If Minnesota had beaten or tied Seattle that day, the Loons’ would have secured the second seed, not the fourth, and avoided the dangers of a Galaxy lineup that included heavyweights Zlatan Ibrahimovic, Cristian Pavon, Sebastian Lleget and Jonathan Dos Santos. Lleget and Dos Santos each scored.

Soon after the Galaxy loss, roughly 10 Minnesota players commiserated over beers at one of their condos in Minneapolis.

“A lot about the game. A lot about the season. It just takes a while to digest,” defender Michael Boxall said. “It’s what we could have done better, what are we happy with and just hopes for the next year.”

Center back Ike Opara was one of the few players who said the loss doesn’t linger. “A one-game off,” the 2019 MLS defender of the year said. “Things happen. We were unlucky.”

“No, I haven’t moved on,” said Loons’ second-year left back Chase Gasper. “It is fueling the season because I think that it was such a sickening feeling after — when you replay the game in your head and you fully digest it. We were so much better.”

Minnesota was the only MLS home team to lose a first-round playoff game last fall. They did so despite having more possession, better passing accuracy, more total shots and better scoring opportunities than the Galaxy.

Like so much of Minnesota’s last two-plus months in 2019, they couldn’t close the deal with actual goals. United scored only 12 times in its final 12 games last season, including a 2-1 loss to Atlanta United in the Open Cup final.

To address that this offseason, the Loons bought out the contract of underproducing striker Angelo Rodriguez, whose last act in Minnesota included a glaringly off-target header against the Galaxy.

Minnesota also acquired Luis Amarilla, who led Ecuador’s top league with 19 goals last season. At his opening press conference this month, he promised a whopping 25 goals in Minnesota. Considering last year’s leading scorer was Darwin Quintero with 10, the Loons will likely gladly take 15 goals from Amarillo this season.

Minnesota jettisoned Quintero in a trade to Houston but have yet to replace him as the central attacking midfielder. While they are pursuing Emanuel Reynoso in Argentina, the Loons will likely start nine of the 10 field players that opened the Galaxy game, including Kevin Molino as the central attacking mid.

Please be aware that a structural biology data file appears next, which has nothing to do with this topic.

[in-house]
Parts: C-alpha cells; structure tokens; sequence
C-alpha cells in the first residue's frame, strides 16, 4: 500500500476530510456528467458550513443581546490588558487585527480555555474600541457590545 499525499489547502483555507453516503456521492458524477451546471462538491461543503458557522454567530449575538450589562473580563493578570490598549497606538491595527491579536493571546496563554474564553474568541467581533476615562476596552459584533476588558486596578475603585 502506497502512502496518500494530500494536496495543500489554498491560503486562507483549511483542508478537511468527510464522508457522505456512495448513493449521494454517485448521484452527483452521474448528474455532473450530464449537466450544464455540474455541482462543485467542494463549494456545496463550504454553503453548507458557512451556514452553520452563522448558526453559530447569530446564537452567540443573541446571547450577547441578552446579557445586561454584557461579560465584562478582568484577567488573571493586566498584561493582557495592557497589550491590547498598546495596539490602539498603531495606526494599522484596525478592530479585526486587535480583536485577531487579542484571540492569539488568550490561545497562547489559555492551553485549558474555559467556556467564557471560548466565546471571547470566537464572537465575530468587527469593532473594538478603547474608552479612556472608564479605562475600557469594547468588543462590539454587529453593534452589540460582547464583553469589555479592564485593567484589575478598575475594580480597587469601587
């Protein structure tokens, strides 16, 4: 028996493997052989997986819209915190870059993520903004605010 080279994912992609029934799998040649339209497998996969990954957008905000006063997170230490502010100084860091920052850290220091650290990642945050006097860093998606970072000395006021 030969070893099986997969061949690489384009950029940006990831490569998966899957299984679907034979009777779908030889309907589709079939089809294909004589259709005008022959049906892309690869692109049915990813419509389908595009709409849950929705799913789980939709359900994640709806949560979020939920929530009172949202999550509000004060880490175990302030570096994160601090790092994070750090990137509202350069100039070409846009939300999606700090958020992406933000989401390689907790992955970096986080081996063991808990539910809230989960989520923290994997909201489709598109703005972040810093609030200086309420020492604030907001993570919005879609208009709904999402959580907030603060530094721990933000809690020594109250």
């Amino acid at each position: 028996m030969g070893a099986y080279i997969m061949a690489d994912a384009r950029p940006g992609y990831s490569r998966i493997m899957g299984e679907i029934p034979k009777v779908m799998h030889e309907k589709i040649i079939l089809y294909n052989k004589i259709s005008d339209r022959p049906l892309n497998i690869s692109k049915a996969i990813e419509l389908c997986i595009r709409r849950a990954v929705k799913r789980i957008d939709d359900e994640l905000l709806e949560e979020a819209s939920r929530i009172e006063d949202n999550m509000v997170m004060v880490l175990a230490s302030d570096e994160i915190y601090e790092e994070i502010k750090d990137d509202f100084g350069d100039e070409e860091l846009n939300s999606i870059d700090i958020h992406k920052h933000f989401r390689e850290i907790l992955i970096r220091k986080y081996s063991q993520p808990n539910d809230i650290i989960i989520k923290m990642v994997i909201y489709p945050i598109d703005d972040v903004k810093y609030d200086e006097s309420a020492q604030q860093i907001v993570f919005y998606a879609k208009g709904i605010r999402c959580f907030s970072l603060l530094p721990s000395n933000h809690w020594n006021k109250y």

Against L.A. last fall, new winger Robin Lod also missed a prime chance in front of goal early in the playoff game, his shot sailing high over the crossbar. When this moment was bought up at the start of preseason camp in Blaine, he said, “Yeah, thanks for reminding me.”

But Lod never forgot the overall fallout.

“The few days after the game, you feel disappointed in yourself and letting the team down,” he said. “It’s hard to get sleep. But as I said, I just have to go through it and take it as a motivator to get better this season.”

Midfielder Jan Gregus scored in the 87th minute to cut L.A.’s lead to 2-1 and give Minnesota a lifeline, but in the end it just made the many attacking miscues more gnawing.

Gregus, a Slovakian Designated Player who uses mixed martial arts and boxing in offseason workouts, was asked if he used that playoff loss for an extra pop in his punches.

“It’s not good for you personally and for the team to carry it with yourself too much,” he said. “But on the other hand, you can use it in other battles, so you have more energy and power.”

Winger Ethan Finlay backtracked to the regular-season finale, where he failed to convert a great scoring opportunity in a 1-0 road loss to the Seattle Sounders. “It’s something that I’ve thought about most of the offseason and the difference that my opportunity could have had,” he said.

If Minnesota had beaten or tied Seattle that day, the Loons’ would have secured the second seed, not the fourth, and avoided the dangers of a Galaxy lineup that included heavyweights Zlatan Ibrahimovic, Cristian Pavon, Sebastian Lleget and Jonathan Dos Santos. Lleget and Dos Santos each scored.

Soon after the Galaxy loss, roughly 10 Minnesota players commiserated over beers at one of their condos in Minneapolis.

“A lot about the game. A lot about the season. It just takes a while to digest,” defender Michael Boxall said. “It’s what we could have done better, what are we happy with and just hopes for the next year.”

Center back Ike Opara was one of the few players who said the loss doesn’t linger. “A one-game off,” the 2019 MLS defender of the year said. “Things happen. We were unlucky.”